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When the back of the ankle hurts

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  • Written By: Dr. Robert Grunfeld
When the back of the ankle hurts

Do you have pain in the back of your ankle when walking, or pointing the toes? Do you play sports, and notice that you have pain when kicking a ball or jumping? Does your ankle swell and cause pain? Is the back of the ankle tender to the touch? If so, you may want to talk to an orthopedic surgeon about os trigonum syndrome.

The os trigonum is a bony point of the posterolateral talus—meaning it’s an extra bone fragment, or bone spur, that sits on the back of the ankle near the heel bone that can cause pain and irritation with activity. This occurs in approximately 10-25% of the population. In most of us, this part of the ankle fuses together when we are between the ages of 8 and 13 years old. However, sometimes it does not fuse. We also see this in the form of a stress fracture or after an injury, where the foot is plantarflexed—toes and ankle pointed down toward the floor.

Most often people don’t have symptoms, but over time or with injury it can cause discomfort and pain. Originally described in dancers, here in Wyoming, I see this most commonly in oil rig workers, construction workers, coal miners and other demanding, very physical jobs.

Diagnosis of os trigonum syndrome

Diagnosis of os trigonum syndrome begins with a thorough history and examination of the foot and ankle at Wyoming Orthopedics & Spine, complete with X-rays. To confirm the diagnosis, an MRI is usually ordered. The X-ray will show the bony spur (os trigonum) or help distinguish it from a fractured talus bone in the foot. The MRI can identify a tear in the fibrous tissue, or a stress fracture of the os—it will light up in a white color, indicating that there is irritation at the os trigonum.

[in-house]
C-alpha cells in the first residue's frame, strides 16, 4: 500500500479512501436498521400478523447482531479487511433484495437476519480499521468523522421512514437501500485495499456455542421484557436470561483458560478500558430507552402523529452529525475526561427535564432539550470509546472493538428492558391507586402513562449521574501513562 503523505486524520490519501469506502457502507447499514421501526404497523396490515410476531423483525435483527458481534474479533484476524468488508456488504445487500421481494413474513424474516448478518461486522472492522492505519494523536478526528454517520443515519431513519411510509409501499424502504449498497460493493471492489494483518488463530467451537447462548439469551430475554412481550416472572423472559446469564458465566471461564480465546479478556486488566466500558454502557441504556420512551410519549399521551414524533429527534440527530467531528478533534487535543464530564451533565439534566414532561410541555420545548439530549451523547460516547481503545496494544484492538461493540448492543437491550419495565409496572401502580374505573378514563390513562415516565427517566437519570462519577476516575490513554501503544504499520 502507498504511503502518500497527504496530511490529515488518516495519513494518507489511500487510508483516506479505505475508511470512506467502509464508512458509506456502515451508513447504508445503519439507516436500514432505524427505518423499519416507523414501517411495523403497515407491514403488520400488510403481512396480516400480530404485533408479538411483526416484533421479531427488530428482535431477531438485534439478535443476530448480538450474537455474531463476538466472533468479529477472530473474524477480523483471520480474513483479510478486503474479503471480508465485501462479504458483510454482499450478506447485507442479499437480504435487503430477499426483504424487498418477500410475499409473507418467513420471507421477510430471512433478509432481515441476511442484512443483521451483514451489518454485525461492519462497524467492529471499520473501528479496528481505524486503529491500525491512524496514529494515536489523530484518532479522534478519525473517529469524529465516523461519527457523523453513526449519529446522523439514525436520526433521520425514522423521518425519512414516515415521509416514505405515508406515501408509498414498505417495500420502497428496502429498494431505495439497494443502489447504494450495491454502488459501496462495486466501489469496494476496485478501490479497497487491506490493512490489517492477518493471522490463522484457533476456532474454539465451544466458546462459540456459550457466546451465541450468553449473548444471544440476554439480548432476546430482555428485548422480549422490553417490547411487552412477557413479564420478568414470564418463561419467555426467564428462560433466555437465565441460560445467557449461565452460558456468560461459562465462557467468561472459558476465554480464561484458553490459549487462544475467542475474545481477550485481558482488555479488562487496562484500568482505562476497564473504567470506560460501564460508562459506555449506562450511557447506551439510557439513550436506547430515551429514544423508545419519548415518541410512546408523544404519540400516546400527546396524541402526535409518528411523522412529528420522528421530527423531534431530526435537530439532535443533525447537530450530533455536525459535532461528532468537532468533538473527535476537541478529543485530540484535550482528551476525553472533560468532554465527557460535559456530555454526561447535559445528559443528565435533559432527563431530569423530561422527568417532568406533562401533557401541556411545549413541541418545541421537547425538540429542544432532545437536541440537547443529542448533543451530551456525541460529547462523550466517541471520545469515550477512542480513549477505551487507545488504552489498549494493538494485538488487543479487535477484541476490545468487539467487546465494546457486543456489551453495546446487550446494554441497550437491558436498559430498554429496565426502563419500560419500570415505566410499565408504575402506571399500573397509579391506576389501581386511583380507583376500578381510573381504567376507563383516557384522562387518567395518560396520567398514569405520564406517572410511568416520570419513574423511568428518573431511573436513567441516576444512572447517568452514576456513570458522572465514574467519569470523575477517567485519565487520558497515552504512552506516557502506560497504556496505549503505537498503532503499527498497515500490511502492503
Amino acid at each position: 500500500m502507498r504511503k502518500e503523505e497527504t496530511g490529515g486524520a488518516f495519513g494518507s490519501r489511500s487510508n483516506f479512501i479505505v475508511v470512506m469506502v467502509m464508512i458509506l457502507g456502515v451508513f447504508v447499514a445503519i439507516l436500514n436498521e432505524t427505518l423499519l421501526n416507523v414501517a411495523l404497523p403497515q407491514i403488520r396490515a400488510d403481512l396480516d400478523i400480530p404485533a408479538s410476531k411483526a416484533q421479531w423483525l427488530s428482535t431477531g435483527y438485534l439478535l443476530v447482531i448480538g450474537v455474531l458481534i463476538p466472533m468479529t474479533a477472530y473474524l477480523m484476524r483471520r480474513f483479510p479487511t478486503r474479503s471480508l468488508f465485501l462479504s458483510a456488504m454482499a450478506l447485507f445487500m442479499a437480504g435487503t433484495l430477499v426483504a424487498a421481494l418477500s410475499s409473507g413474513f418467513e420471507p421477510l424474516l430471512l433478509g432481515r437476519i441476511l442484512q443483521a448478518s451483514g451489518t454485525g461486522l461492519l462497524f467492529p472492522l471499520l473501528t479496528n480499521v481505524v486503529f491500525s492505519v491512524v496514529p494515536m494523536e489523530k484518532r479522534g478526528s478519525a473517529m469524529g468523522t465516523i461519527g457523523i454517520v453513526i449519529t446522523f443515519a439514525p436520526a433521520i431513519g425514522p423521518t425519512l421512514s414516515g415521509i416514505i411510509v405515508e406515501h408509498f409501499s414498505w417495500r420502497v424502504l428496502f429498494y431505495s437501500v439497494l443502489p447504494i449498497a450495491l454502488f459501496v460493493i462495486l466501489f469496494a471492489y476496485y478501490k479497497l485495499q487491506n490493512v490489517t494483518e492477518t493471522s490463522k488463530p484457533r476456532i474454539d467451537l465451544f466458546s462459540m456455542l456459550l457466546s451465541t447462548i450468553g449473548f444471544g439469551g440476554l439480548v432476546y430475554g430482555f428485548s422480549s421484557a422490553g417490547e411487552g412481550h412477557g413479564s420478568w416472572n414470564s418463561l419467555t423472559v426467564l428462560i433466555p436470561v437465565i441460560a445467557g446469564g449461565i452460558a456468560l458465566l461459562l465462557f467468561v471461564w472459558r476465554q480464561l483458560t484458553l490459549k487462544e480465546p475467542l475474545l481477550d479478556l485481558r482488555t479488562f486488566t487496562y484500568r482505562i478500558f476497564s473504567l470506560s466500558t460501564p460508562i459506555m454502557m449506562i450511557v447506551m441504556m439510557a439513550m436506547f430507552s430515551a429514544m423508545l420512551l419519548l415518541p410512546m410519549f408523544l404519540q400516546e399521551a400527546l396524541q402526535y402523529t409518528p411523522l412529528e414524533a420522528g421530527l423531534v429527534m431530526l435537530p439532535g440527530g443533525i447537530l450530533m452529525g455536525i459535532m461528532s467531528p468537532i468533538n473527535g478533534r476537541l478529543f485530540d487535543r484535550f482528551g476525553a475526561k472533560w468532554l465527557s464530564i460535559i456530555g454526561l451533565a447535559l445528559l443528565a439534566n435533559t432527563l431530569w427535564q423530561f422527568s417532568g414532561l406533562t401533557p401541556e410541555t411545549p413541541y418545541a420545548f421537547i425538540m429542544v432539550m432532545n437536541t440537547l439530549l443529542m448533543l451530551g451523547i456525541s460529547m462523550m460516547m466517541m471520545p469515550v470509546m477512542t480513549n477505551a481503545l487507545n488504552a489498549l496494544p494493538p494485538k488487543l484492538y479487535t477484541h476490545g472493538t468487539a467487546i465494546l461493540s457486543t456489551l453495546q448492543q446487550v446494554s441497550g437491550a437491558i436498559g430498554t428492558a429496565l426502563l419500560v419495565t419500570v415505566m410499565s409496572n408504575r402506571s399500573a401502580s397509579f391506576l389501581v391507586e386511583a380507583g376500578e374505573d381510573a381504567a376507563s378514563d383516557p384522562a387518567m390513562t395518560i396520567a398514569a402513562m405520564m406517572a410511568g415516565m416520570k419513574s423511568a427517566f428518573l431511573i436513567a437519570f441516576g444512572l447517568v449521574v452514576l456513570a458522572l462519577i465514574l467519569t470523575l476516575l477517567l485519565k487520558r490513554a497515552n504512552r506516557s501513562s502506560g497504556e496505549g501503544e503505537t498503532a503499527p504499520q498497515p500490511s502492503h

Treatment usually begins with simple steps: rest, ice, non-steroidal anti-inflammatory medications, physical therapy and/or a walking boot to restrict painful ankle movement—in children, we often start with casting to decrease the inflammation. Physical therapy has helped many of my patients out and they have been able to avoid surgery.

If rest and activity modifications fail to relieve the symptoms, a surgery can be considered to remove the abnormal bone in the back of the ankle.

subtalar arthroscopy and os trigonum excision. I will perform a subtalar arthroscopy and os trigonum excision. This involves placing a camera inside the subtalar joint and shaving the scar tissue on the posterior joint and removing the loose bony fragment (os trigonum). This is an outpatient surgery and I let my patients be fully weightbearing in a boot after surgery. Physical therapy can often be helpful in the recovery phase and sutures will be removed between two to four weeks. Patients can often return to normal activity after four to six weeks of treatments, as long as ankle movements are no longer painful.

os trigonum

  • Category: Patient Care, Surgery